13 Things You Should Have Known About Your Characters Beforehand

  1. Are your heroine/hero and villain related? Closely? Are they, in fact, siblings or, maybe, parent & child? Because if they are, you’re going to have a lot of trouble explaining your idea of parenting.
  2. Do your characters care about the dilemma you’ve given them? Passionately? Desperately? Enough to carry both them and your reader through 72,000 words on the edge of their seats? Or are they actually thinking about that ticket they booked to Bermuda back last winter before they read up on the hurricane season and wondering whether they can sell it on eBay when the time comes. . .and maybe even make a killing. . .wait—who are you, and why are you so annoying?
  3. How many of them are there? Do you even know? Proust put over 2,000 people into Remembrance of Things Past. Guess what? Nobody can name them. Nobody remembers what they’re there for. Nobody knows what was important to them and why it matters to anyone. This is why nobody’s read all seven volumes. (Except a small but elite cadre in San Francisco who hold a Proust Wake every year, most of whom actually lie about whether or not they’ve read his work, themselves.)
  4. Do you like your protagonist? A lot? A WHOLE LOT? Almost infinitely? Because you’re stuck with them almost infinitely longer than your reader is. Agatha Christie grew to hate Poirot, just as Conan Doyle got tired to death of Sherlock Holmes, but they made the huge blunder of being popular authors and got stuck with them forever. Don’t make the same mistake.
  5. Can your characters recognize the dividing line between likeably inept and sadly hopeless? between hilariously dark and simply unpleasant? between intriguingly naive and boring? Because your reader can.
  6. How many facets do your characters have and what distinguishes them from each other? ANYTHING?
  7. Which ones are just entertaining duplicates of each other? How are you going to merge them into single individuals with a lot of contrasting traits that make a weird kind of sense when they’re all put together?
  8. Which ones are dull as ditch-water? Uh-huh.
  9. Do your characters have the foggiest idea what they’re doing in your book? Or are they just sitting around waiting for you to enlighten them? Are they going to do anything about it when you do? Or are they going to pat their yawns and goggle at you politely?
  10. When they talk, do they say interesting things? Because if they don’t, don’t let them talk. I mean it.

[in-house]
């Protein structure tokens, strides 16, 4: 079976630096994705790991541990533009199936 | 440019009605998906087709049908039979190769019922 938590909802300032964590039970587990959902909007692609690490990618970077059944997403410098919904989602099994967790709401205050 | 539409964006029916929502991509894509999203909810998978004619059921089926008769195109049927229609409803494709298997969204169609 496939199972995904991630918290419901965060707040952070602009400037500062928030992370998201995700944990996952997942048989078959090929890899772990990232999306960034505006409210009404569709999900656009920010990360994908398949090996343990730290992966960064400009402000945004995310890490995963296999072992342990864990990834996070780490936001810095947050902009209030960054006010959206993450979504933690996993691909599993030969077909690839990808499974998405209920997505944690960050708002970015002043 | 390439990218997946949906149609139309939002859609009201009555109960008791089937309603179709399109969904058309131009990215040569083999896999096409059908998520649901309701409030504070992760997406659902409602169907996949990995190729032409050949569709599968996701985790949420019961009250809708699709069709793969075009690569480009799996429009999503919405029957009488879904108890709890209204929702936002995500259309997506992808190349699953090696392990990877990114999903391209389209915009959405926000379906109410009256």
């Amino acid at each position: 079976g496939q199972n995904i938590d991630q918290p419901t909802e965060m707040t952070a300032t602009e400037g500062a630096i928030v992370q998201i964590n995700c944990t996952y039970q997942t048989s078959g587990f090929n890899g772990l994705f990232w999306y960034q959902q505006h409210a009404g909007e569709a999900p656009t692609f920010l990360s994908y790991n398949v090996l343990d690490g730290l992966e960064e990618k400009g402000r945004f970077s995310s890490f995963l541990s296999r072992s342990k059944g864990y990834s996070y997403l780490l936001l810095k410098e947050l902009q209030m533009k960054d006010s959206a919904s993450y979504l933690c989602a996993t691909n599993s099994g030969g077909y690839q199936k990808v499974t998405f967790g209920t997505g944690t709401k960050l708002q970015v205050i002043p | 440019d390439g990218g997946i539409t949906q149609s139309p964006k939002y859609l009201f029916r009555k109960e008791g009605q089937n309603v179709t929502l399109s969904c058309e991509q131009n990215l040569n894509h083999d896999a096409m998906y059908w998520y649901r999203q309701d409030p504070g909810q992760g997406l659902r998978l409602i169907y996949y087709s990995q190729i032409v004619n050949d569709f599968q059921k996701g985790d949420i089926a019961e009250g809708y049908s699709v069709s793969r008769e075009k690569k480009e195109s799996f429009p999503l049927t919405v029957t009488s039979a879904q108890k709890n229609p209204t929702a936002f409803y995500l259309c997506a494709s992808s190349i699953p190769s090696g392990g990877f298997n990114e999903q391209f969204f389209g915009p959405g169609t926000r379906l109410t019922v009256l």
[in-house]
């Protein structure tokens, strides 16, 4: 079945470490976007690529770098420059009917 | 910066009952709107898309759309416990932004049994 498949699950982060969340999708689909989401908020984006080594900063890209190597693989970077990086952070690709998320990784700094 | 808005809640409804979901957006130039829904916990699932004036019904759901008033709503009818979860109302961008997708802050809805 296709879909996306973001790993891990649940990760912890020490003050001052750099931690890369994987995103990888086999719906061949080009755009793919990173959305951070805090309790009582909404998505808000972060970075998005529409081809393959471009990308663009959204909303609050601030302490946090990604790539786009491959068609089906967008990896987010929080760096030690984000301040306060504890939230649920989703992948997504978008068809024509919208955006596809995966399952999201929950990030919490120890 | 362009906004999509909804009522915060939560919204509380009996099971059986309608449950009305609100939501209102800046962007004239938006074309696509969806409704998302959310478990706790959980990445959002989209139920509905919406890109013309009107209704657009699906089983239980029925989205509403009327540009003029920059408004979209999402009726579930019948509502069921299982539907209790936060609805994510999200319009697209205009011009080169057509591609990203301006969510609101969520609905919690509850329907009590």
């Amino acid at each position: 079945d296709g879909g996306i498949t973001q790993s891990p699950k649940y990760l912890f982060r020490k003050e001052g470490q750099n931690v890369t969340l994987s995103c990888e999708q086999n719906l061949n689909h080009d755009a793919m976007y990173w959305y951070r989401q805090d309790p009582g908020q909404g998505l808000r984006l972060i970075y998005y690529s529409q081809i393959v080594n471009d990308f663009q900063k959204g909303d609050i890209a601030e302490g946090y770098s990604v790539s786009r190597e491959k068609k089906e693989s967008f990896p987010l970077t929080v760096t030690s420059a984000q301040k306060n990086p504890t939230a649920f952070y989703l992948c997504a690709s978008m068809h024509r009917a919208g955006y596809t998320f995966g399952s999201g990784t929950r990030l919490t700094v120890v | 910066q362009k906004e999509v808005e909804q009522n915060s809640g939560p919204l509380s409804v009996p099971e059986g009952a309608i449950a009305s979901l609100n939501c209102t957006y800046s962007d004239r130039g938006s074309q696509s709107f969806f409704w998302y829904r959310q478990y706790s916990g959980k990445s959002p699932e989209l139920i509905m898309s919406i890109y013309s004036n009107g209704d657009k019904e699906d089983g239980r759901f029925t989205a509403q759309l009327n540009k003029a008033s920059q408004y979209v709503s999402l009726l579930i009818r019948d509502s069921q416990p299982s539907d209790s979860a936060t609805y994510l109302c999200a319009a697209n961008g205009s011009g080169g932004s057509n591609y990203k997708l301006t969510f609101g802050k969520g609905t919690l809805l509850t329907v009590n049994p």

11. Do they have imaginative ideas about how to handle trouble and strife? Do they have the cojones to follow through on them? When trapped beneath a falling elevator, will they scream and bang helplessly on the walls, go into a fetal position, have a bad underwear day, or grab the upward cable and be yanked, yodeling like Tarzan, skyward and through a conveniently cracked door? Or will they, in a bizarre but inevitable twist, suffer a cosmic visitation that will have your reader looking askance at elevator shafts for the rest of their natural born days?
  12. What the hell do your characters NEED? Because if you don’t know this, you don’t have a story at all.
  13. Finally, is your villain really your heroine/hero? Yeah—I know. Caught you with your pants down, didn’t they? Again.

8 thoughts on “13 Things You Should Have Known About Your Characters Beforehand

  1. SG Redling says:

    Great post and it couldn’t have come at a better time. I’m starting a new series that could go on a while. I’m taping this up over my work area and grilling each character as they come in. Thanks!

  2. I think I’ll hold my WIP up against this list. Excellent points!

  3. Janet Lane says:

    yodeling like Tarzan – you make even mundane topics amusing. Thanks for the laughs. Excellent point about taping their mouths shut, LOL!

  4. Jeffrey Russell says:

    I certainly don’t have 2,000 characters in my story. I do have a few characters, however, who play small, yet helpful roles in moving the story forward, but do not grow or change in any significant way. I worry about these characters. I need them for plot purposes, and they do form a static and steady background against which the struggles and conflicts of main characters are drawn, but I worry about them nevertheless. Does every character need a conflict?

  5. Kathryn says:

    I suspected as much. My characters are out to get me!

  6. Victoria says:

    Thanks, you guys! I’m so pleased to meet you new folks—SG, Jen, Janet.

    Jeffrey, I’ll put your question in the questions file for the advice column and answer it as soon as I get through the original batch.

    Kathryn, I’m afraid everyone is out to get you. In fact, your characters have been having a word with me about it.

  7. Lady Glamis says:

    Great points! I’m loving this so far, and your sense of humor is always a joy. 🙂

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